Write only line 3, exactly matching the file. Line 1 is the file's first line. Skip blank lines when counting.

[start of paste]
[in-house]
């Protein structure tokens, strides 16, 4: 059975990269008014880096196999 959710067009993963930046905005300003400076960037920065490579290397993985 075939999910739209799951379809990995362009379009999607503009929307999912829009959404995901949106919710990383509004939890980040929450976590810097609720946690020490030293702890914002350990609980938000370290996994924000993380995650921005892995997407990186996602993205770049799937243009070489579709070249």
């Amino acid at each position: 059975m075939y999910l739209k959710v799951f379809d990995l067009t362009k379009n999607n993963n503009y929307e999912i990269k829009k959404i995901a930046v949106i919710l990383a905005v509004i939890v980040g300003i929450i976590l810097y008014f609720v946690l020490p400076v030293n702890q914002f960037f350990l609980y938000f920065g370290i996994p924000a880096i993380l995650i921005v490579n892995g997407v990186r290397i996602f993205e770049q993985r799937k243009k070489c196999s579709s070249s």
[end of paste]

């Amino acid at each position: 059975m075939y999910l739209k959710v799951f379809d990995l067009t362009k379009n999607n993963n503009y929307e999912i990269k829009k959404i995901a930046v949106i919710l990383a905005v509004i939890v980040g300003i929450i976590l810097y008014f609720v946690l020490p400076v030293n702890q914002f960037f350990l609980y938000f920065g370290i996994p924000a880096i993380l995650i921005v490579n892995g997407v990186r290397i996602f993205e770049q993985r799937k243009k070489c196999s579709s070249s």